Compliance Blog

Nov 08, 2021
Categories: Operations

COVID-19 Vaccine Mandate for Large Employers

On November 4, 2021, the Occupational Safety and Health Administration (OSHA) published its awaited vaccine mandate for employers with 100+ employees. This interim final rule, published as an Emergency Temporary Standard, goes back to a September 2021 Executive Order issued by the White House, which also included a vaccine mandate for federal government contractors. We blogged previously about the Order and contractor mandate here and here. Of note, this OSHA mandate does not apply to those employers that are covered by the federal contractor vaccine mandate. Also, the links in this blog include to specific pieces of the rule to make it easier for credit unions to review the precise text that is being summarized.

So what does this mandate require? The rule has both a vaccine mandate and a face covering/testing requirement for unvaccinated employees, meaning those who qualified for a medical or religious exemption. For more information about such exemptions, OHSA points to this guidance from the Equal Employment Opportunity Commission.

The rule requires employers to develop a policy implementing the various elements of the rule, and to determine employees’ vaccine status. There are several ways for employees to show they are vaccinated outlined in the rule:

  • A record of immunization from a health care provider or pharmacy;
  • A copy of the COVID-19 vaccine record card;
  • A copy of medical records showing vaccination;
  • A copy of immunization records from a public health, state, or tribal system; or
  • Some other official document demonstrating the employee was vaccinated with details such as the date of immunization and the vaccine administered.

If for some reason, an employee cannot produce one of these documents, employers could accept a signed statement from the employee where they attest that they are fully or partially vaccinated but have lost or otherwise cannot show proof of vaccination. This attestation must also include specific language that knowingly providing false information can lead to criminal penalties.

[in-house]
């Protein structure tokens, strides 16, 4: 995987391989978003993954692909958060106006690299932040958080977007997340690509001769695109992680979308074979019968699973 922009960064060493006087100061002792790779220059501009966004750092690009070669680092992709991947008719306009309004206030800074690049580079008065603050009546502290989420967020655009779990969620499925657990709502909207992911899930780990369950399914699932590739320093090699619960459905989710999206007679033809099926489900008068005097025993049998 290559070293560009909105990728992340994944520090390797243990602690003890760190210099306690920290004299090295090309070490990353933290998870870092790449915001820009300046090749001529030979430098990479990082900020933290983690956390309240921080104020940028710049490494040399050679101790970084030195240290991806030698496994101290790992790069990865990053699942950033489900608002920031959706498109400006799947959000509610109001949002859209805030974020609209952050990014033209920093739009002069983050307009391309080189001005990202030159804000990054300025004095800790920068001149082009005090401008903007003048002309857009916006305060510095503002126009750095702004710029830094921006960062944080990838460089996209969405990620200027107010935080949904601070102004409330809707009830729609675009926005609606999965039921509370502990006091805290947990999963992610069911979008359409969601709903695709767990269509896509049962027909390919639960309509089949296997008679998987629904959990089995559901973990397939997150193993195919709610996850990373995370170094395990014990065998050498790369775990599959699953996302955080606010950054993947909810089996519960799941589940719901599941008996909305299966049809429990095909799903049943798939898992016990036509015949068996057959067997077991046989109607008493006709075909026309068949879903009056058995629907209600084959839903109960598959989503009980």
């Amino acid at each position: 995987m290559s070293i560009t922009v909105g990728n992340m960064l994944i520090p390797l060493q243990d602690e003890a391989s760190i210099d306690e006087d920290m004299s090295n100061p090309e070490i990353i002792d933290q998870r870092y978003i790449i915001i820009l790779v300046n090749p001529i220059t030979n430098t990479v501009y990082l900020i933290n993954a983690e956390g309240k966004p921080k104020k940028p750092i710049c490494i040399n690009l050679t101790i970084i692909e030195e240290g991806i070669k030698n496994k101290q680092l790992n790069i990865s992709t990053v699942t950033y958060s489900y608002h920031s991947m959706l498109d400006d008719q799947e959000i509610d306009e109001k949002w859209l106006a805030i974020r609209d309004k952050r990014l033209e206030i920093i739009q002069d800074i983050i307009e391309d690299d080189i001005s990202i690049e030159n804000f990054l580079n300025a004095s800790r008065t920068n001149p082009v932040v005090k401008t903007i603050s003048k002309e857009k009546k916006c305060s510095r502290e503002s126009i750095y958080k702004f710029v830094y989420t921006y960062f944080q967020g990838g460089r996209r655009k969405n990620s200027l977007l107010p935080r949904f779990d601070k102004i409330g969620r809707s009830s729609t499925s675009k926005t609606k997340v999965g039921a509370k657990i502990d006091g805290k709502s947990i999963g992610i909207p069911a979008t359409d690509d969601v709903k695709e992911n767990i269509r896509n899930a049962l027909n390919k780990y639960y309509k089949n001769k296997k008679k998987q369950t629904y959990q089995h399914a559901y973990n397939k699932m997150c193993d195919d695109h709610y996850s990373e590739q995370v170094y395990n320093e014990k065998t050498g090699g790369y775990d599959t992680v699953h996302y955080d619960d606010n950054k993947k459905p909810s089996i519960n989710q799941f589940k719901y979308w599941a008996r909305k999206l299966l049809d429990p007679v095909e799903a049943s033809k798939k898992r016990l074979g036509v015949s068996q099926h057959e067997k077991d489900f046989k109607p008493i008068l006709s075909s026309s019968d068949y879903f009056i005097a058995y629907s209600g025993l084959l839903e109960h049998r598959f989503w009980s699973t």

For those employees who are not already vaccinated, the rule will also require employers to provide “support” for staff to get the vaccine. This includes up to four hours of paid time off to go get a shot and “reasonable” time off to recover from possible vaccine side effects.

In addition to the vaccine requirements, there is also a face mask mandate for those staff that are not vaccinated, meaning those who were eligible for an exemption. Under the rule, the employer’s policy must require these employees to wear face coverings when indoors or in a vehicle with other employees. There are some limited exceptions such as when an employee is in a room with a closed door and floor to ceiling walls, or for limited times to eat or drink.

Unvaccinated employees are also subject to a weekly testing requirement under the rule. This applies to unvaccinated employees that report at least once a week to a location where other employees or individuals like customers are also present.  Every seven days, the rule requires that employees provide a COVID-19 test result to the employer, and employees that did not provide a test are not permitted in the workplace. The rule does not require employers to pay for this testing, although OSHA noted that other provisions like state law or union contracts may place this cost burden on employers. There are other details and specifics about testing that can be found here.

Other requirements include:

While the effective date of the rule is November 5, 2021 the compliance deadline for most of the requirements is 30 days from publication, or December 5, 2021. There is a weekly testing requirement for unvaccinated employees that will be effective January 4, 2022.

While the mandate is nearly 500 pages and that can seem intimidating, given expectations of lawsuits, the preamble is lengthy to help justify the rule. The actual rule text is only about 17 pages for those who want to dig in for more details. Given expectations of lawsuits, the preamble to the rule is lengthy to help justify the rule. OSHA created a helpful summary document that gives a high-level overview of the rule.

Another thing to note – multiple states vowed to challenge these vaccine mandates, and lawsuits have already been filed alleging this mandate is unconstitutional. A federal court already issued a stay, which essentially places the mandate on hold pending the outcome of the litigation. We will keep members informed about these kinds of updates in our NAFCU Today news publication.

About the Author

Brandy Bruyere, NCCO, Vice President of Regulatory Compliance/Senior Counsel, NAFCU

Brandy Bruyere, NCCO, Vice President of Regulatory ComplianceBrandy Bruyere, NCCO was named vice president of regulatory compliance in February 2017. In her role, Bruyere oversees NAFCU's regulatory compliance team who help credit unions with a variety of compliance issues.

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